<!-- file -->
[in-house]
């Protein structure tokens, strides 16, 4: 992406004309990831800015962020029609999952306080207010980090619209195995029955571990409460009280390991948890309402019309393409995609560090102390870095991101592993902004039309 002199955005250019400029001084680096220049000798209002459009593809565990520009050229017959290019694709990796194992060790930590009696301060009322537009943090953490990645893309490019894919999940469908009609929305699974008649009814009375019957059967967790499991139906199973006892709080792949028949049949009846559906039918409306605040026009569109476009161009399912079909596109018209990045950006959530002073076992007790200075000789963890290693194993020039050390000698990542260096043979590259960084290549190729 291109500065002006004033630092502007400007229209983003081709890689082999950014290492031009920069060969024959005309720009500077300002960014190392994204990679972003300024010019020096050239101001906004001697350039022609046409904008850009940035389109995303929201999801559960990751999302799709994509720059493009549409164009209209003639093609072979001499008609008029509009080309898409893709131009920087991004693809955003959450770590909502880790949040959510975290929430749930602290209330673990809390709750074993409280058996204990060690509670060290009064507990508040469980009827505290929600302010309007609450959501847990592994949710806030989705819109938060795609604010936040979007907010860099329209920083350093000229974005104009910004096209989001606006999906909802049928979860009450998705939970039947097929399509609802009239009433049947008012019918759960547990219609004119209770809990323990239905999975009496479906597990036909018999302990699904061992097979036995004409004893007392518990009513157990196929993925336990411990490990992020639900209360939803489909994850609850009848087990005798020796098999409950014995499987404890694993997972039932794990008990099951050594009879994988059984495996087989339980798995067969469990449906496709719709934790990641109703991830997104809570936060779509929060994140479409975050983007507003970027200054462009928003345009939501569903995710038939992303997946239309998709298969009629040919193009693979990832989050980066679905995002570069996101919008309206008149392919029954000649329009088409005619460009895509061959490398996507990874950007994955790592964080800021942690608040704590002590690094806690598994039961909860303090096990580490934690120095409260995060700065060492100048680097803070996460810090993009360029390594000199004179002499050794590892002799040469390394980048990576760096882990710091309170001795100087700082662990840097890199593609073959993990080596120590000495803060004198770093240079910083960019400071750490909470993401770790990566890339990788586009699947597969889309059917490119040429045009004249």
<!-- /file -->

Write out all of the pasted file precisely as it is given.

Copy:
[in-house]
């Protein structure tokens, strides 16, 4: 992406004309990831800015962020029609999952306080207010980090619209195995029955571990409460009280390991948890309402019309393409995609560090102390870095991101592993902004039309 002199955005250019400029001084680096220049000798209002459009593809565990520009050229017959290019694709990796194992060790930590009696301060009322537009943090953490990645893309490019894919999940469908009609929305699974008649009814009375019957059967967790499991139906199973006892709080792949028949049949009846559906039918409306605040026009569109476009161009399912079909596109018209990045950006959530002073076992007790200075000789963890290693194993020039050390000698990542260096043979590259960084290549190729 291109500065002006004033630092502007400007229209983003081709890689082999950014290492031009920069060969024959005309720009500077300002960014190392994204990679972003300024010019020096050239101001906004001697350039022609046409904008850009940035389109995303929201999801559960990751999302799709994509720059493009549409164009209209003639093609072979001499008609008029509009080309898409893709131009920087991004693809955003959450770590909502880790949040959510975290929430749930602290209330673990809390709750074993409280058996204990060690509670060290009064507990508040469980009827505290929600302010309007609450959501847990592994949710806030989705819109938060795609604010936040979007907010860099329209920083350093000229974005104009910004096209989001606006999906909802049928979860009450998705939970039947097929399509609802009239009433049947008012019918759960547990219609004119209770809990323990239905999975009496479906597990036909018999302990699904061992097979036995004409004893007392518990009513157990196929993925336990411990490990992020639900209360939803489909994850609850009848087990005798020796098999409950014995499987404890694993997972039932794990008990099951050594009879994988059984495996087989339980798995067969469990449906496709719709934790990641109703991830997104809570936060779509929060994140479409975050983007507003970027200054462009928003345009939501569903995710038939992303997946239309998709298969009629040919193009693979990832989050980066679905995002570069996101919008309206008149392919029954000649329009088409005619460009895509061959490398996507990874950007994955790592964080800021942690608040704590002590690094806690598994039961909860303090096990580490934690120095409260995060700065060492100048680097803070996460810090993009360029390594000199004179002499050794590892002799040469390394980048990576760096882990710091309170001795100087700082662990840097890199593609073959993990080596120590000495803060004198770093240079910083960019400071750490909470993401770790990566890339990788586009699947597969889309059917490119040429045009004249």